Corporate Knights publisher Toby Heaps described the Liberal plan as “meek,” saying, “I think the government’s response to the pandemic shows us what an emergency response looks like, and one cannot help but notice how different that looks from their response to the climate emergency.”
In a report this fall, another group, the Task Force for a Resilient Recovery, urged the federal government to adopt a five-year, $55.4-billion plan that would allocate $27.4 billion to deep retrofits of buildings.
As of the fall update, the Liberal government has allocated $12.6 billion over 10 years to climate-related action, including $6 billion already allocated to the Canada Infrastructure Bank. That figure will climb when Freeland unleashes her stimulus budget, likely next spring. The budget, she said in her speech, “will advance our progress on climate action and promote a clean economy.”
In the mini-budget released November 30, the minister allocated $6.64 billion in three key areas, though some of that money will be spent over 10 years: $2.6 billion over seven years for home retrofits; $150 million to install electric-vehicle charging stations; and $3.9 billion to plant two billion trees, preserve wetlands and boost sustainable agriculture.
The building-retrofit plan consists of $5,000 grants, which the government hopes will be used to improve the energy efficiency – and lower carbon emissions – of 700,000 homes. Freeland said the government will also fashion a plan for low-interest loans to support more expensive, deeper retrofits.
The grants alone will be insufficient to provide enough incentive for homeowners and landlords to make the deep retrofits needed to dramatically reduce greenhouse gas emissions from buildings, which account for 17% of the country’s total, said Ralph Torrie, co-author of a Corporate Knights white paper called Building Back Better with a Green Renovation Wave.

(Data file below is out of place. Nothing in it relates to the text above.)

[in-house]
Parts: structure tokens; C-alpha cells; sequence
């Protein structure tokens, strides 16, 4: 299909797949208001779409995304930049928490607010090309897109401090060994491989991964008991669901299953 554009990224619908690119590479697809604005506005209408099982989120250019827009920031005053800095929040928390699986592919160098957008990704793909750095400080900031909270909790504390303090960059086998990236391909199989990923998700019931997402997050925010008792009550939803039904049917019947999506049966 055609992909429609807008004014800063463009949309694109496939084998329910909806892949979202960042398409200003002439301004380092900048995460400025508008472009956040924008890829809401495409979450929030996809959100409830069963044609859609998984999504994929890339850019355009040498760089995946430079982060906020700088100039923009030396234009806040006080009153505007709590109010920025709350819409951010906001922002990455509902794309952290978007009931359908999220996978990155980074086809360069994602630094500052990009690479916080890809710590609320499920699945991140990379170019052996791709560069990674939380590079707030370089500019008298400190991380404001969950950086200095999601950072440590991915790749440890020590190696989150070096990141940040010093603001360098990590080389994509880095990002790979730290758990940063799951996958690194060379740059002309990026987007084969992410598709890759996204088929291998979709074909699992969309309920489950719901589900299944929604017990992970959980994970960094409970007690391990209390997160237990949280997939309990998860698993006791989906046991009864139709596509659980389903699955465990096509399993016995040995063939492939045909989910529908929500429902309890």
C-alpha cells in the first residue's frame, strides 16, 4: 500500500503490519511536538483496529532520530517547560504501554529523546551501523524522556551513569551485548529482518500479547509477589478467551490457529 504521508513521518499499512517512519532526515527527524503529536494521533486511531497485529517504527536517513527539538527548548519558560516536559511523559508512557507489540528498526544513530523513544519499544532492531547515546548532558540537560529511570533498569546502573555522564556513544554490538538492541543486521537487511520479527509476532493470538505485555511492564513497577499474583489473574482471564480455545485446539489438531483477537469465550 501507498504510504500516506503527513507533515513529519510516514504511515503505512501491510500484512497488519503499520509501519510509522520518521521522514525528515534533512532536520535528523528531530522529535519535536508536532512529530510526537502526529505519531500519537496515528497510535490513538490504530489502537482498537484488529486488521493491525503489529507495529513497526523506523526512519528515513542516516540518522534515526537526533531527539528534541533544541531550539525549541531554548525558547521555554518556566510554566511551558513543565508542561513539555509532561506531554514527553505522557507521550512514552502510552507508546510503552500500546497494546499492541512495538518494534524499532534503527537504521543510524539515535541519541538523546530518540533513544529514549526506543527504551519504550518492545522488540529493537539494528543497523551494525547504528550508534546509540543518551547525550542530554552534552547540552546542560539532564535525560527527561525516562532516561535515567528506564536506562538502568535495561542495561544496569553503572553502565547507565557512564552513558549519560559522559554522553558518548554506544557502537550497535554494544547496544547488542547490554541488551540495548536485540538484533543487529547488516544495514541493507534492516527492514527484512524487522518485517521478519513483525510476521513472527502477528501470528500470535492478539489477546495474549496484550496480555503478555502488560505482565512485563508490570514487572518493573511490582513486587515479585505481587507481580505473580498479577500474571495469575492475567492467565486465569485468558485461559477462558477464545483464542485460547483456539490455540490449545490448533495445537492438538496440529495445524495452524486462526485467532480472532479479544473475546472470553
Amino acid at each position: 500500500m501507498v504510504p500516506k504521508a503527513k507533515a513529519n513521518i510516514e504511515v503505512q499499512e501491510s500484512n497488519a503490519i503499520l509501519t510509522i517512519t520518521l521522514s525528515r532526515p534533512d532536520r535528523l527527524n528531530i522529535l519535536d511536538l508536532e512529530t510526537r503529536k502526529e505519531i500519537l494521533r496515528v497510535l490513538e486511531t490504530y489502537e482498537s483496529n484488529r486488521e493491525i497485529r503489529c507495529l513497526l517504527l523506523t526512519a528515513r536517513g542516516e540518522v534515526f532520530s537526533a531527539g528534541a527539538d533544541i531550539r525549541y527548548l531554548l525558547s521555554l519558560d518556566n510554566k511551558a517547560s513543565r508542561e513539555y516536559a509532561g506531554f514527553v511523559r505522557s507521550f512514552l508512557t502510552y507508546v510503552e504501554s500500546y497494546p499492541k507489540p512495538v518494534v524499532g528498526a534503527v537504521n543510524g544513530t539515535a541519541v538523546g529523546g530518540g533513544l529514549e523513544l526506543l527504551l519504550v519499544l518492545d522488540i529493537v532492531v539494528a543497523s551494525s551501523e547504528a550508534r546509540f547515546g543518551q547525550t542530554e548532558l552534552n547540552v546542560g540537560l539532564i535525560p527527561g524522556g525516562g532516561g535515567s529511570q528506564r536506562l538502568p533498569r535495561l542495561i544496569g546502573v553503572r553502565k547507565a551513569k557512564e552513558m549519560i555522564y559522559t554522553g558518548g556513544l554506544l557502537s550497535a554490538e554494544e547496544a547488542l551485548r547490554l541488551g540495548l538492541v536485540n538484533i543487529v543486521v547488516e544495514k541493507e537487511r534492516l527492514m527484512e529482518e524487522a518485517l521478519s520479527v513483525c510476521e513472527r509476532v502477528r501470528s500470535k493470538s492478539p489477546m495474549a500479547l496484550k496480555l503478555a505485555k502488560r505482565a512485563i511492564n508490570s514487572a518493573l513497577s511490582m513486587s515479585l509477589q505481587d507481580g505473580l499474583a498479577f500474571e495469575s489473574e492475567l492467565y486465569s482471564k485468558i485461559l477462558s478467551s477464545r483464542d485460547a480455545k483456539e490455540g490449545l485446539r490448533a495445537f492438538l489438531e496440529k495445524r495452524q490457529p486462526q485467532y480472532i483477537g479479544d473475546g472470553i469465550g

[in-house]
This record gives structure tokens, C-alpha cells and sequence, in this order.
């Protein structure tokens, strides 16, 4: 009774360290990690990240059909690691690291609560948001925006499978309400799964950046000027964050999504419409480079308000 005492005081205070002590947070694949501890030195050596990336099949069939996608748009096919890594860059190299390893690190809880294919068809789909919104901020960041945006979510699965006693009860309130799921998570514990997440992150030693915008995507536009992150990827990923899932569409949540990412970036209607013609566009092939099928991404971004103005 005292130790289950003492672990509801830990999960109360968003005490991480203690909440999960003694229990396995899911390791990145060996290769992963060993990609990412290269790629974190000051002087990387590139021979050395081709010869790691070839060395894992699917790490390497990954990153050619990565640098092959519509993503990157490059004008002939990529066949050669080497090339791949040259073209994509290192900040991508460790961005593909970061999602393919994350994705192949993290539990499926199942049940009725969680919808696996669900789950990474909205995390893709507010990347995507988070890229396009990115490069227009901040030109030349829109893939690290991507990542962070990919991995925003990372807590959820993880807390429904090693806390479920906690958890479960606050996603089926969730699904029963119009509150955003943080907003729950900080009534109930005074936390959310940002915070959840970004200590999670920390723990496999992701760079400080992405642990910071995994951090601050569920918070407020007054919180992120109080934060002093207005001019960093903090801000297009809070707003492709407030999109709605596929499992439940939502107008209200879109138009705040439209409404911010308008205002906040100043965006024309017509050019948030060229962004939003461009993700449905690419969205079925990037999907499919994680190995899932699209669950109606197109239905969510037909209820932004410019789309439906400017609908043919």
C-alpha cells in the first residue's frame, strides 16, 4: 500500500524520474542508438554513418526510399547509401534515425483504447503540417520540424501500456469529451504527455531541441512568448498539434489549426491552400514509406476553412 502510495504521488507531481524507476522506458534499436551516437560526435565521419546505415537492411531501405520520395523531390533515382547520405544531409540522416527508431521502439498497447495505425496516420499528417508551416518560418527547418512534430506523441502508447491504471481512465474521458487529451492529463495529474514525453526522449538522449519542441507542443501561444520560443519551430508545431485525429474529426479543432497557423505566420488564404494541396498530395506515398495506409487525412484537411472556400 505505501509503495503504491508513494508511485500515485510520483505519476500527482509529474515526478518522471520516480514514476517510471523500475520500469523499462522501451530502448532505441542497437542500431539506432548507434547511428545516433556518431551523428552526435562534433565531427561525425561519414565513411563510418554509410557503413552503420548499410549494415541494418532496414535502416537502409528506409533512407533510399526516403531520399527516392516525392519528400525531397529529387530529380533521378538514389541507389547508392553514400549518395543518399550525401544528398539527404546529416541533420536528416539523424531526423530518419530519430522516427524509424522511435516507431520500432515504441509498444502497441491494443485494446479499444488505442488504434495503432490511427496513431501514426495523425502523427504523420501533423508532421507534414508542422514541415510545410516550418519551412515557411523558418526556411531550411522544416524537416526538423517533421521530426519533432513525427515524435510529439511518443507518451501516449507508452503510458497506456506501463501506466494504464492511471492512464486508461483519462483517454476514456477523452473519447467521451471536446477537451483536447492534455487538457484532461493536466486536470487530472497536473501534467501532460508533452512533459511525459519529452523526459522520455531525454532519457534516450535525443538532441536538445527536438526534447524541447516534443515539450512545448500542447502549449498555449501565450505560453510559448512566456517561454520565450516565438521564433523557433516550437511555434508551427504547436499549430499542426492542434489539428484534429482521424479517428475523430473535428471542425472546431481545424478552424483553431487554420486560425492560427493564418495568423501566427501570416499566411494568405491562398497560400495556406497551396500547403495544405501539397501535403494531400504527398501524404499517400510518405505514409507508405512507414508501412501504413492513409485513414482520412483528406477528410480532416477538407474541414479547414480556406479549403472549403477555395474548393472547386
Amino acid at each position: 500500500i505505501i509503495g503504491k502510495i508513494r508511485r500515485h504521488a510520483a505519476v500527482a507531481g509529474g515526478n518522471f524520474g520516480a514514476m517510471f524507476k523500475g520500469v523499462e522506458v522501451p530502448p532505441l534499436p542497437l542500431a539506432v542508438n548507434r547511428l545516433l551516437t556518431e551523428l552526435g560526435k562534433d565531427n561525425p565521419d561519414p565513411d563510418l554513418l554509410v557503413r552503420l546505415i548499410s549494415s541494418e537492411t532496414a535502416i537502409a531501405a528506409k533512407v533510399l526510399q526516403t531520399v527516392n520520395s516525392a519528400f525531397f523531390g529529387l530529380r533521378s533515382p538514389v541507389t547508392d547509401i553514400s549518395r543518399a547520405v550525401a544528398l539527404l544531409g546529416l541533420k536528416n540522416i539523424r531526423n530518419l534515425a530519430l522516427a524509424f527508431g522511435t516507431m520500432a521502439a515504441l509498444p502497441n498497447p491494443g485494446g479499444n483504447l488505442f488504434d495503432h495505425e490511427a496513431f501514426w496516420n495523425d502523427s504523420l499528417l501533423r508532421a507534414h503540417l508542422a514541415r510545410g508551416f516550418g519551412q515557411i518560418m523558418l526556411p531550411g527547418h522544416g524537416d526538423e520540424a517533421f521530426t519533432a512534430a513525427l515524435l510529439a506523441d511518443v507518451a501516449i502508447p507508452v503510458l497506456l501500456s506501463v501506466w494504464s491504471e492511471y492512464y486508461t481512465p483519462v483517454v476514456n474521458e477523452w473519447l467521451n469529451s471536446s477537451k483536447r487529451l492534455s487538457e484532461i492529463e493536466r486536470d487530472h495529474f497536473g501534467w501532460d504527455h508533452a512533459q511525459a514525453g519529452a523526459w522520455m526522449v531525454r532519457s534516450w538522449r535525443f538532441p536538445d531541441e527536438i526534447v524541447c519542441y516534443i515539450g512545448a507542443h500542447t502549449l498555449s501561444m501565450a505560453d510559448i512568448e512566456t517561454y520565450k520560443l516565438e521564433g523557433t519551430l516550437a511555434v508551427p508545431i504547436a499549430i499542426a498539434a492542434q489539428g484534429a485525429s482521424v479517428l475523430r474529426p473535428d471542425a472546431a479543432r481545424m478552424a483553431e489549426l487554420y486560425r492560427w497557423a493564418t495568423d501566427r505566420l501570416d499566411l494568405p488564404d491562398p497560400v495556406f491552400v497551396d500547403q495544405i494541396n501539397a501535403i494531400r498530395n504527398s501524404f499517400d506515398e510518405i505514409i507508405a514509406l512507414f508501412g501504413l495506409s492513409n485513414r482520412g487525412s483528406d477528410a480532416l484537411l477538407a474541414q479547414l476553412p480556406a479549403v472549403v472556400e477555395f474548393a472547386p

“At a time when the urgent need is to stimulate the business and logistical innovations for implementing mass, deep retrofits, we get instead $5,000 grants for households to go it alone,” Torrie said. “This will create lost opportunities by triggering halfway measures and upgrades that fall short of what is required for an effective emergency response to climate change.”
The fall economic statement is only part of the government’s plan, with other measures either recently announced or due to be released by the end of December.
Environment Minister Jonathan Wilkinson will soon be releasing an updated climate plan, while Natural Resources Minister Seamus O’Regan will release federal strategies on hydrogen and small modular reactors.
On the hydrogen market, the federal government lags several competitors who have already announced major strategies to be suppliers of “green” hydrogen, an emissions-free source that is derived from renewable power. Australia is fast-tracking a $36-billion hydrogen plan, while Germany and France are moving full steam ahead with plans to develop industrial uses for the clean-burning fuel.
Corporate Knights has proposed that Ottawa spend $1 billion on research and development efforts over the next five years and another $8 billion over the decade to deploy hydrogen technology across the Canadian economy.
Corporate Knights also recommended that the feds provide $1.4 billion in funding over five years to help the industry commercialize lightweight carbon-fibre production as part of a “bitumen beyond combustion” strategy, but the November 30 statement lacked any sign of a plan for shifting Canadian oil and gas economics.